As the kingdom watches, Charming stages a theatrical performance in which he heroically rides to the rescue of Rapunzel in her (fake) tower and sings, somewhat badly. To Charming's profound annoyance, the chained Shrek wins the audience's support by ridiculing his singing and acting. Just as Charming is about to kill Shrek, Fiona and her friends, along with Puss, Donkey and the Fairy Tale characters, leap onto the stage to confront the villains. It goes awry, however, as the villains largely outnumber the heroes and take them prisoner again. In the nick of time, Artie arrives and convinces the villains to stop and turn over a new leaf, proving himself to possess effective leadership skills. He says a word of wisdom-"Just because some people treat you like a loser, it doesn't mean you are one. The thing that matters most is what you think of yourself. If there is something you really want or someone you really want to be then it's only you yourself standing in your way." The villains drop their weapons and release their captives. Charming, furious at having been thwarted by this boy, lunges for him with his sword. Shrek blocks the blow and appears to take it in his own chest, leading Charming to exult; the attack missed, however, and the sword is lodged harmlessly under Shrek's arm. Shrek informs Charming that he needs to keep looking for his own happily ever after, "because I'm not giving up mine." Dragon slyly knocks over Rapunzel's tower, which lands on Charming (although it is unkown wether the hole for the window fell on him or not) and the crowd cheers. Charming's crown is sent rolling across the stage by the impact and is caught by Artie. Shrek tells him that the throne is his if he wants it, but it is his decision to make. Artie lifts the crown toward the audience, who cheer him loudly, then sets it on his own head. While the kingdom celebrates their new monarch, Merlin appears and restores Puss and Donkey to their proper bodies, though their tails remain switched.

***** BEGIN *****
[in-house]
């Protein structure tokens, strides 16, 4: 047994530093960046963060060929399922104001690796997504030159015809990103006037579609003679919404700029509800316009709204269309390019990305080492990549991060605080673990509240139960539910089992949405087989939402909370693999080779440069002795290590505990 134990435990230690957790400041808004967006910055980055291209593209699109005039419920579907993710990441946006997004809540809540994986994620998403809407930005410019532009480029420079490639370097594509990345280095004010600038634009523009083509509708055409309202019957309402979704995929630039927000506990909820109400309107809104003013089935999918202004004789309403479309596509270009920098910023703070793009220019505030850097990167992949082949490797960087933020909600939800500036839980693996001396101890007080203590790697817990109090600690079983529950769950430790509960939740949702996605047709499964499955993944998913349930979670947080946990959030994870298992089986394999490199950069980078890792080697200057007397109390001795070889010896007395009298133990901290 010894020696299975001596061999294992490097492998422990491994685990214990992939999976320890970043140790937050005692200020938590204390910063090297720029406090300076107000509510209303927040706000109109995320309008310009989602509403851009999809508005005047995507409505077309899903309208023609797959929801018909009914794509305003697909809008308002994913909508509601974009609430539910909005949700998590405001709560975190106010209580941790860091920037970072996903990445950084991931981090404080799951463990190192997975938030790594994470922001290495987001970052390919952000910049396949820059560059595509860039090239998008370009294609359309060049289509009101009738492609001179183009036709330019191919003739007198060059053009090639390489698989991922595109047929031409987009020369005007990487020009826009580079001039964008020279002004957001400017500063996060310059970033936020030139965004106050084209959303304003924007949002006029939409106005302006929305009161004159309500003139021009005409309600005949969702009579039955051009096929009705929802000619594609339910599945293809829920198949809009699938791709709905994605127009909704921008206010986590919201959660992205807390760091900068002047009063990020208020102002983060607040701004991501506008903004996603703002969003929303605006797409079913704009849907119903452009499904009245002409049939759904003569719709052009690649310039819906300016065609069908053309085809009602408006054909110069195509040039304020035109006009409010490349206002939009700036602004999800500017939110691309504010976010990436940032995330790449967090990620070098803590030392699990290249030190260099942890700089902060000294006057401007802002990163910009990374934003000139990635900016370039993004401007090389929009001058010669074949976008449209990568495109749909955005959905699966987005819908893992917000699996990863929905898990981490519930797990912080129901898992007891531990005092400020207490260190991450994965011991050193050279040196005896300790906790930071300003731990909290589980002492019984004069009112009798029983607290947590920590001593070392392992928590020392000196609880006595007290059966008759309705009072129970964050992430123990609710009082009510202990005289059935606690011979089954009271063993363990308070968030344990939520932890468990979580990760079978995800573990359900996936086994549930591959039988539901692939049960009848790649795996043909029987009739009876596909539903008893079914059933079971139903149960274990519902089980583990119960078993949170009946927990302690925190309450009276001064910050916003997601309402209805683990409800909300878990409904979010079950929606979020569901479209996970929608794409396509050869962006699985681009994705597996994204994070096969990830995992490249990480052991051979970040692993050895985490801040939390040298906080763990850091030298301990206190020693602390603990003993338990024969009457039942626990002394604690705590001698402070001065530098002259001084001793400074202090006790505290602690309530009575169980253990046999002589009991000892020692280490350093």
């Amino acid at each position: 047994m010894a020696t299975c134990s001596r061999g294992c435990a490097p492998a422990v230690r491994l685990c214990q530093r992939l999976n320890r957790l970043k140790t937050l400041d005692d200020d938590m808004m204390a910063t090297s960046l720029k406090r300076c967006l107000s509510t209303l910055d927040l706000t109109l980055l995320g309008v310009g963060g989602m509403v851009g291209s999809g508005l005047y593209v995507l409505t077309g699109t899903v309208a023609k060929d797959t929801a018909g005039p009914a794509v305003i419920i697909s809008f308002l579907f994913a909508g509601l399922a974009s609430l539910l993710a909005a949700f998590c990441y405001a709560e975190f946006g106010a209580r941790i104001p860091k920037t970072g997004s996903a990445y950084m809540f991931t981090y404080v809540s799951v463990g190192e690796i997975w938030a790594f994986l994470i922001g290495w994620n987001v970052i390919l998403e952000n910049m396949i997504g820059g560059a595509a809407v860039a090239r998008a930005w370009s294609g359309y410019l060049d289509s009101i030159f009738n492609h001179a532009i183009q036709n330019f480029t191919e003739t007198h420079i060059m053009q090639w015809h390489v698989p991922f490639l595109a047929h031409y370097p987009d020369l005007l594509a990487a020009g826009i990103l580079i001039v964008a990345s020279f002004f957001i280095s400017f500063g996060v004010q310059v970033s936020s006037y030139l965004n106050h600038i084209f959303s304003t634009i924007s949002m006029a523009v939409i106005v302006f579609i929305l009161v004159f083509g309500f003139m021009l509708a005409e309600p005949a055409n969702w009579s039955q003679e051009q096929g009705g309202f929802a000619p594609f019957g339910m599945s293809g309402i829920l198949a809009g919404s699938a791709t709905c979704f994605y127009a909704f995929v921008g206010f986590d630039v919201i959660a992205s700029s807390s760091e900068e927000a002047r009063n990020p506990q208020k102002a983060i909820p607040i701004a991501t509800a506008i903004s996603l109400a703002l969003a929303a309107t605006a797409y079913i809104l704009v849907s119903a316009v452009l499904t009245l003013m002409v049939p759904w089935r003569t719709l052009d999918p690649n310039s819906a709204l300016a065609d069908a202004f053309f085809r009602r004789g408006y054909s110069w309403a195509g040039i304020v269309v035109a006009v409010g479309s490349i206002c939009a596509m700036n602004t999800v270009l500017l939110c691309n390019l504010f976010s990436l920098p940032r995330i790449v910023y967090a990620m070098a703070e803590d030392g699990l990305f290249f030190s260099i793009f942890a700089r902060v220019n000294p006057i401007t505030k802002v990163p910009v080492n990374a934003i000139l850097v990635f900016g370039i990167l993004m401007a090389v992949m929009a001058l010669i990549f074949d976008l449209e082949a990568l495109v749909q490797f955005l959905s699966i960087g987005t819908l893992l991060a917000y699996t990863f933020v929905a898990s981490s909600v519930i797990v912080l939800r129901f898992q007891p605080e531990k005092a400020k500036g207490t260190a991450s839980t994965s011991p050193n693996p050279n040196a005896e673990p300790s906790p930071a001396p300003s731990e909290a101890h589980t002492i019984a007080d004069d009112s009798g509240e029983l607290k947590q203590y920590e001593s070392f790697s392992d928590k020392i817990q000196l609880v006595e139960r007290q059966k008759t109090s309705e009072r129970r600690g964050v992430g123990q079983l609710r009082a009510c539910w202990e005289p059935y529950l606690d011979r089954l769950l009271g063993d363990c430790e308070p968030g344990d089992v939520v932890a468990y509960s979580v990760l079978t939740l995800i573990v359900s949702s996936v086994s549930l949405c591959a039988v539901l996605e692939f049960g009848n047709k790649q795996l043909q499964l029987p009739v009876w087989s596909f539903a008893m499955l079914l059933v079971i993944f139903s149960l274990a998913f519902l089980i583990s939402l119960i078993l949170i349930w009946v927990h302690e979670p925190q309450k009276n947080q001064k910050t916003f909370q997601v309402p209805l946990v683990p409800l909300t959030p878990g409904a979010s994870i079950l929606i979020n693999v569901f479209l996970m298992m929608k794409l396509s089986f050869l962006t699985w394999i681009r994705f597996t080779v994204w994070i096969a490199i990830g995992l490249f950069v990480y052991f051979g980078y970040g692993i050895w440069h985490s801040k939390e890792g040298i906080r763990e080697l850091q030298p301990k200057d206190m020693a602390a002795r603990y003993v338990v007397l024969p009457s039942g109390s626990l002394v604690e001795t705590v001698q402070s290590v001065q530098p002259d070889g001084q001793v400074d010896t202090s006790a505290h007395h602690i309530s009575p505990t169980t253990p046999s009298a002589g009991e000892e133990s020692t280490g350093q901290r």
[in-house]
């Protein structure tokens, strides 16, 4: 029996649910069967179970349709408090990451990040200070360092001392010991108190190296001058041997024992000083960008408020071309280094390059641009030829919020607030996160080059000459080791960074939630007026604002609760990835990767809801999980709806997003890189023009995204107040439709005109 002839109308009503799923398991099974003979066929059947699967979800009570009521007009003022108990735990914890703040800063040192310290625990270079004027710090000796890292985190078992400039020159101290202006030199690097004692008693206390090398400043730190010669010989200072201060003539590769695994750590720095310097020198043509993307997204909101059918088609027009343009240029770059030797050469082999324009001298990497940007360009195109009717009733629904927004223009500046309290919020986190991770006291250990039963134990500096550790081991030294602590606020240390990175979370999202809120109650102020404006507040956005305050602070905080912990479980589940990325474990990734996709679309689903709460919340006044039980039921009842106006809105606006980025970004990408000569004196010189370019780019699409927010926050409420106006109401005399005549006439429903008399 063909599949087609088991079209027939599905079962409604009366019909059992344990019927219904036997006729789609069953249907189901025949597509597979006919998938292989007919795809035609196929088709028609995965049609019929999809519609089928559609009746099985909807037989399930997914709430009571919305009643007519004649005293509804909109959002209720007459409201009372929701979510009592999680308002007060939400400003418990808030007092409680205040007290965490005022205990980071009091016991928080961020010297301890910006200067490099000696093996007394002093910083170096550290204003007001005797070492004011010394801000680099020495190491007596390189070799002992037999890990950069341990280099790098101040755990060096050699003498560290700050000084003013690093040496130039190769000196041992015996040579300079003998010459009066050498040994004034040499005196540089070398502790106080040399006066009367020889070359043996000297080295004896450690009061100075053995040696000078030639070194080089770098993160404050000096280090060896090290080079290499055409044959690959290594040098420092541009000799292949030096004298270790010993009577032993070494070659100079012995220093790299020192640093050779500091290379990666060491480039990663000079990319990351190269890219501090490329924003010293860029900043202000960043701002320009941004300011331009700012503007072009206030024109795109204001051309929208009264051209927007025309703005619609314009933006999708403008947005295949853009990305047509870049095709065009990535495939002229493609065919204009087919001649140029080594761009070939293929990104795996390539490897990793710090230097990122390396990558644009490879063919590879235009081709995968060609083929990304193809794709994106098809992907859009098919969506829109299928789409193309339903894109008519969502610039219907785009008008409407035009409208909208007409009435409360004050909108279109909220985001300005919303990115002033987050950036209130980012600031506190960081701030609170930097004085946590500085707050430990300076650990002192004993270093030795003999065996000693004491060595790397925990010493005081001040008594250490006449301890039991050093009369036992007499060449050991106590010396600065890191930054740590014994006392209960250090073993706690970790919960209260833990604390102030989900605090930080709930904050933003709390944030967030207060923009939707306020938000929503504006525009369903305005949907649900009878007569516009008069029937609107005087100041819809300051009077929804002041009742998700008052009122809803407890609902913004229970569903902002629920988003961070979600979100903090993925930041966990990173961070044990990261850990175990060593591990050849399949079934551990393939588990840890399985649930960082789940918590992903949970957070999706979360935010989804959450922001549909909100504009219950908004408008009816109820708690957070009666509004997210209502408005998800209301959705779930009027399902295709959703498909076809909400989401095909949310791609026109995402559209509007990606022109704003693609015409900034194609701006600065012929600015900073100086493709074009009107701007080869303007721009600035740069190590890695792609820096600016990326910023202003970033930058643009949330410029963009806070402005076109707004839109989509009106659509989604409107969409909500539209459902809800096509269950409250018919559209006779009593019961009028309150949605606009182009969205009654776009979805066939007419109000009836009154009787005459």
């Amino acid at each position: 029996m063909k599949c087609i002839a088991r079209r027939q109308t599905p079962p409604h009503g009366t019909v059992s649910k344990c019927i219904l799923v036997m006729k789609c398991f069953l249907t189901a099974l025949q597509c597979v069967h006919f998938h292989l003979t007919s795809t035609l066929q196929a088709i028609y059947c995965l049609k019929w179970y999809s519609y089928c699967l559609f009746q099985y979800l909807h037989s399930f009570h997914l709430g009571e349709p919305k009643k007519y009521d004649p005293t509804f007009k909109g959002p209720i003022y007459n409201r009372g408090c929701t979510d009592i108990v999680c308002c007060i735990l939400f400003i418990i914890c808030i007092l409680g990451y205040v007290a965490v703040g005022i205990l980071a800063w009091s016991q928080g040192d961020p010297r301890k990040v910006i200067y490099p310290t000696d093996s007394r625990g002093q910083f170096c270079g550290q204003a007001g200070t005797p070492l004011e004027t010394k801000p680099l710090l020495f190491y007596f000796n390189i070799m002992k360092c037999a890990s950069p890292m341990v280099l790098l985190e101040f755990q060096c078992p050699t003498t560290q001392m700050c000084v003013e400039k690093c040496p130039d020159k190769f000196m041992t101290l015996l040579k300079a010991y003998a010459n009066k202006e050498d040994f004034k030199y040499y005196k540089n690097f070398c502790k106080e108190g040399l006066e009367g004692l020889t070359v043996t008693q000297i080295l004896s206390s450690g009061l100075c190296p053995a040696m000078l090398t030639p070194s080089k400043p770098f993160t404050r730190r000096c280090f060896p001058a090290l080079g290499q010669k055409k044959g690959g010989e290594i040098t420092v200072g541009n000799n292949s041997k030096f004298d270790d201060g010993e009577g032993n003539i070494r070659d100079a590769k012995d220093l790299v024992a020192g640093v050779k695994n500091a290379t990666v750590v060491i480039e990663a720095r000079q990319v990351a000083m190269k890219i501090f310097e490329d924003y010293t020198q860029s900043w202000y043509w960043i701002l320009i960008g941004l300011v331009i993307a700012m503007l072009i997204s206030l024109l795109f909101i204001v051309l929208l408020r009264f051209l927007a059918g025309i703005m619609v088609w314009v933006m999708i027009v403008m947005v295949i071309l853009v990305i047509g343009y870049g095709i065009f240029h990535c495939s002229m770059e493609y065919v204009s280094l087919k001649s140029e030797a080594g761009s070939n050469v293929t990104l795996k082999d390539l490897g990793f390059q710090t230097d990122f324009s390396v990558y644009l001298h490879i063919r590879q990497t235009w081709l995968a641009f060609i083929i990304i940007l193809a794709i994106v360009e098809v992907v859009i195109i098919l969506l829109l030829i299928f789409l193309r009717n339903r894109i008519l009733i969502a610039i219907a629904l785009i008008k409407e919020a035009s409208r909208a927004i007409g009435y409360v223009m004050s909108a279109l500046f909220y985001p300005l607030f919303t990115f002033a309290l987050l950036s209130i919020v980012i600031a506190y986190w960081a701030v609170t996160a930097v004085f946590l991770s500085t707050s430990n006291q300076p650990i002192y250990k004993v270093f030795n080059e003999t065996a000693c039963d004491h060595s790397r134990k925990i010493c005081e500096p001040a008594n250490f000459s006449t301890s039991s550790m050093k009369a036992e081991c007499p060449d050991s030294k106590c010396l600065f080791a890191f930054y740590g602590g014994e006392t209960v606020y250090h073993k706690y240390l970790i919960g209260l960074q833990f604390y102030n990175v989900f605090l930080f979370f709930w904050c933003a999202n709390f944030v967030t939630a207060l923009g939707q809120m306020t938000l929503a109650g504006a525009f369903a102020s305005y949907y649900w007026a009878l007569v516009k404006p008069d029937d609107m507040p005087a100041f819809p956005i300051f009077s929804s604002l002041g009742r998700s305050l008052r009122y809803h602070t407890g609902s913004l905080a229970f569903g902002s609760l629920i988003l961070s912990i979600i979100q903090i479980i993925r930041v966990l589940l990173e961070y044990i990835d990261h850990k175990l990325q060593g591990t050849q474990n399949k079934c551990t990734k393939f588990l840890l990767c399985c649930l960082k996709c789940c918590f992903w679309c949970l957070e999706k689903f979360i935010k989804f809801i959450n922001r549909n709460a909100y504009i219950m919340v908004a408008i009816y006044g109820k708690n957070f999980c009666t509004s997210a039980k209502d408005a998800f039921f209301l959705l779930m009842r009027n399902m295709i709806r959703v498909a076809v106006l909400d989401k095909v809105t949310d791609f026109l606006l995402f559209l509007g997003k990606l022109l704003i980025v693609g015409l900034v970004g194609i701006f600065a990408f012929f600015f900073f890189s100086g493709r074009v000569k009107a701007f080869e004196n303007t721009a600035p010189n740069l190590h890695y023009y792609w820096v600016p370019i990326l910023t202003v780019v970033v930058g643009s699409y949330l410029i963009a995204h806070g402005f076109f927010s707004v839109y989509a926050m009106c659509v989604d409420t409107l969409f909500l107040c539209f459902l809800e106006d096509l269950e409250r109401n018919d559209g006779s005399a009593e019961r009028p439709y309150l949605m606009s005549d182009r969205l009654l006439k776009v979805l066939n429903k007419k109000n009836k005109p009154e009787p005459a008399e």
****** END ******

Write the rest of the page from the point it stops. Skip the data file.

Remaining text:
As Far Far Away is left in the capable hands of young King Arthur, Shrek retires with Fiona to their swamp, having three ogre babies.

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Saturday, December 27, 2008 Posted in | | 0 Comments »

Surf's Up is a American Academy Award-nominated computer-animated mockumentary film produced by Sony Pictures Animation and distributed by Columbia Pictures. It stars the voices of Shia LaBeouf, Jeff Bridges, Zooey Deschanel, Jon Heder among others.

It is Sony Pictures Animation's second film, the first being Open Season on September 29, 2006. The American premiere occurred on June 8. It is directed by Ash Brannon (the co-director of Toy Story 2) and Chris Buck (the director of Tarzan). Pre-production for Surf's Up began in 2002.

It is a parody of surfing documentaries, such as The Endless Summer and Riding Giants. Real-life surfers Kelly Slater and Rob Machado have vignettes as their penguin surfer counterparts.

A documentary crew follows the events of Cody Maverick (voiced by Shia LaBeouf) a small rockhopper penguin residing in Shiverpool, Antarctica (a pun on Liverpool, England). After a childhood visit from surf legend Zeke "Big Z" Topanga, Cody aspires to emulate the renowned legend by becoming a famous and respected surfer.